There is no doubt that greater transparency provides greater value to our businesses and societies. It does, however, require increased accountability, better information on asset ownership and fair allocation of profits. In the 21st century, cross-border investment flows are a staple practice and more important than ever in a shrinking economy – a fact that needs to be recognised and considered for the future.

This will of course come at a price; the compliance costs will be borne by all. Worldwide, it would seem that millions of dollars will need to be invested in new technology and systems, new processes and resources to do the job.

Now more than ever, it is critical that all the impacted parties (governments, tax authorities, supranational bodies, advisors, financial institutions, financial intermediaries, etc) are truly connected. From BNY Mellon’s perspective, as a key financial institution, we embrace with responsibility the new era of tax transparency. We continue to invest in people and technology to ensure our organisation is compliant with the new legislation as well as, where possible, assist our clients to be compliant. We also work with various governments, working groups and committees to bring our expertise and experience in financial services and assist in the practical implementation of the new tax rules. We all want to make it work, let’s make it happen.

 

About the Authors

Mariano Giralt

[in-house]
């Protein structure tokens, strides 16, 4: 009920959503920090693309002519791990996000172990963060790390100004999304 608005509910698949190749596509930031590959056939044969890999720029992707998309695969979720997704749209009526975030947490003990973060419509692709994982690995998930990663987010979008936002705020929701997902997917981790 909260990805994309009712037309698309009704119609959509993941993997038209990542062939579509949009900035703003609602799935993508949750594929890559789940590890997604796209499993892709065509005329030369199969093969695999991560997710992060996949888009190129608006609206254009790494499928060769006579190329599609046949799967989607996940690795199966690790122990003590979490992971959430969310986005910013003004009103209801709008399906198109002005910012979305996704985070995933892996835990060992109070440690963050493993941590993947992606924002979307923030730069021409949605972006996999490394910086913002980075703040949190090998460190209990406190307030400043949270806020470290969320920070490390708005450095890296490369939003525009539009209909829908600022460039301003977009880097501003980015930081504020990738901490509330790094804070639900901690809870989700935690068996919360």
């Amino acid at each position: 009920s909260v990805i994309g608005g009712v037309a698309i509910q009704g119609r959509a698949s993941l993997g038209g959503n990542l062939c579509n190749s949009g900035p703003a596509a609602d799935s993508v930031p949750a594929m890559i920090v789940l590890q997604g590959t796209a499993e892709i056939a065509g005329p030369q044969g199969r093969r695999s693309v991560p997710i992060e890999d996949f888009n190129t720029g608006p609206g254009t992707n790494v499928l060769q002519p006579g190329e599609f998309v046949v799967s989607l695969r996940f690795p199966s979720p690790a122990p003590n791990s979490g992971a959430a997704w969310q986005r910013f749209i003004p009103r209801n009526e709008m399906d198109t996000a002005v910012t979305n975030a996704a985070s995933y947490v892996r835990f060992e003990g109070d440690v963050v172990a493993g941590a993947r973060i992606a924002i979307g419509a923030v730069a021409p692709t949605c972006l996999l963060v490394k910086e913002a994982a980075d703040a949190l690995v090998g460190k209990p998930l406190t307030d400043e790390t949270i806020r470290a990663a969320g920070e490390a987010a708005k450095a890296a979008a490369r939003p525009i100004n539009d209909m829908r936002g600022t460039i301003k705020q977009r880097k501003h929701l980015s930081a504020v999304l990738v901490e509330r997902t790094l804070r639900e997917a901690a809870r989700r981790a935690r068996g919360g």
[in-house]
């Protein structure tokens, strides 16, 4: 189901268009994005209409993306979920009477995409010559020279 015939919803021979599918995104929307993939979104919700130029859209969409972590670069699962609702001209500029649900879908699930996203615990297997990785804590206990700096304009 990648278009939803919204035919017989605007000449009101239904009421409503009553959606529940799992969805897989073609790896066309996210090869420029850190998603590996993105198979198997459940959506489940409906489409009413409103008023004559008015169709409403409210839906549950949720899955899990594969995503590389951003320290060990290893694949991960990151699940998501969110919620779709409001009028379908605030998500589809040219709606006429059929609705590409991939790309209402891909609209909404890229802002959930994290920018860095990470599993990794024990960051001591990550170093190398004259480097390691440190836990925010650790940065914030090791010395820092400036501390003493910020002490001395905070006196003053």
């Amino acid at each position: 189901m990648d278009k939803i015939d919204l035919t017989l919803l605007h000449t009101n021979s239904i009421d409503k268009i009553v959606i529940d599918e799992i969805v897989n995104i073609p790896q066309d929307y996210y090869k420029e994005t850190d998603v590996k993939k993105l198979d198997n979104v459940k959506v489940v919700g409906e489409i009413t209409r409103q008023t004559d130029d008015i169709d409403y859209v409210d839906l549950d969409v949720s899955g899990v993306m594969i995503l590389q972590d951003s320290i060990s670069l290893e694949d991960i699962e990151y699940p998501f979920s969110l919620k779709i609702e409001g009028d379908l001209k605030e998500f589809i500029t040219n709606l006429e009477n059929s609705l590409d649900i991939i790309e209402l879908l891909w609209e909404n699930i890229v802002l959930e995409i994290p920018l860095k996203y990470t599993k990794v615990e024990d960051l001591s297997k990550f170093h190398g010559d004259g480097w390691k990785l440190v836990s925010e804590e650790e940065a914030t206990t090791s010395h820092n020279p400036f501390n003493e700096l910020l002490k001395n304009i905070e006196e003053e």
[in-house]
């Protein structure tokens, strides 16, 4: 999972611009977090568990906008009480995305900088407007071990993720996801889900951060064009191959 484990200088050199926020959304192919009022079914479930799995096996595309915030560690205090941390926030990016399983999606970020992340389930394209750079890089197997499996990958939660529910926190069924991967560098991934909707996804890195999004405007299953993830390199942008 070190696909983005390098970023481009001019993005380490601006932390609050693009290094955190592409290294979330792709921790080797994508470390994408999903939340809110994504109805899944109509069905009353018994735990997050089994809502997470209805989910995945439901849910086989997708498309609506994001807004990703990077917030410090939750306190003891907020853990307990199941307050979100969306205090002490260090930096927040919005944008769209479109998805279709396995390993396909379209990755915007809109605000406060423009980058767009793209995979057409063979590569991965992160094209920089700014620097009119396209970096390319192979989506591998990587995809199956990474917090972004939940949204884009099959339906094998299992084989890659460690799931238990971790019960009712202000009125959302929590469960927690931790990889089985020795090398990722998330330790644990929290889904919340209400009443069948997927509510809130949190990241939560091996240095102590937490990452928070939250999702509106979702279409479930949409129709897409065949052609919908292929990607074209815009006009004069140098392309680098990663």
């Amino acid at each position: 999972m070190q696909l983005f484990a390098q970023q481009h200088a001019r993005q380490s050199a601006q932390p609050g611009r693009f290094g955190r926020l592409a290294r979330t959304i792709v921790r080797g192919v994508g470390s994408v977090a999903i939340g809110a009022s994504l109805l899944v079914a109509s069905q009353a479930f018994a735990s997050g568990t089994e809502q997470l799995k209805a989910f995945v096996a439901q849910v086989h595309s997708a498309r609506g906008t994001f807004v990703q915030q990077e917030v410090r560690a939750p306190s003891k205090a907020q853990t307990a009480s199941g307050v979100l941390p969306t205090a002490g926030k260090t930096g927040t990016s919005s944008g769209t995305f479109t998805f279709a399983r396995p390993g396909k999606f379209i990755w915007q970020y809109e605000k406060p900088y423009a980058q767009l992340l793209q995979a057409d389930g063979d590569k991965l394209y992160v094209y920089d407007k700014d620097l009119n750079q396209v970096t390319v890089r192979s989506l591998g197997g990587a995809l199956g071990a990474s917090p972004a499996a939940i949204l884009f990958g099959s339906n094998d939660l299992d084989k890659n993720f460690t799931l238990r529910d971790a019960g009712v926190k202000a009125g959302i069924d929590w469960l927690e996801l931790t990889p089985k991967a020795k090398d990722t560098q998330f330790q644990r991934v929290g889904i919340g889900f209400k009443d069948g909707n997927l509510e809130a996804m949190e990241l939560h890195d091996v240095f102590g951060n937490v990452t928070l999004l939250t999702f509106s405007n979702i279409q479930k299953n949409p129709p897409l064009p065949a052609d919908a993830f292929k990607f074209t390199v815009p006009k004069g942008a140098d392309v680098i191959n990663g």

Mariano Giralt
Head of Tax Services, EMEA

Mariano is the Head of Tax Services, EMEA, Managing Director and member of the BNY Mellon EMEA Operating Committee.

In this role, Mariano is responsible for providing tax services strategy and development, market intelligence, sales and client facing support.

Before joining BNY Mellon, Mariano worked as Executive Director at JP Morgan Chase Treasury & Securities Services. Prior to this, Mariano was a Senior Lawyer at Cuatrecasas Law Firm in Barcelona.

Mariano holds a Masters in Finance at the London School of Economics, a Masters in Laws at Georgetown University, Washington DC, a Degree in Research in International Taxation from the University of Barcelona, a Degree in Tax Consultancy and Management at ESADE Law School Barcelona, and a Law Degree from the University of Zaragoza.

Mariano is member of a number of relevant industry associations, is a frequent speaker at leading industry conferences and events, and has compiled a number of thought leadership papers and publications.

 

Lorraine White

Lorraine White
Managing Director, Head of EMEA Securities Tax and U.S. Tax Services

Lorraine works for BNY Mellon as Managing Director, Head of EMEA Securities Tax and US Tax Services where she provides custody tax technical support to BNY Mellon’s Asset Servicing groups and clients in the EMEA region.

She is heavily involved with a number of trade associations and their work on FATCA, AEOI, EUSD and tax treaty relief initiatives.

Lorraine currently chairs the European Banking Federation’s Tax Reporting and Information Exchange working group. She is an active participant in global initiatives focusing on simplification and harmonisation of tax relief and tax compliance procedures for cross border portfolio investors, as a member of the Business advisory group to the OECD’s TRACE and CRS work and the European Commission’s Tax Barriers Advisory Group T-BAG, both looking at procedures to improve access to tax relief for cross border portfolio investors.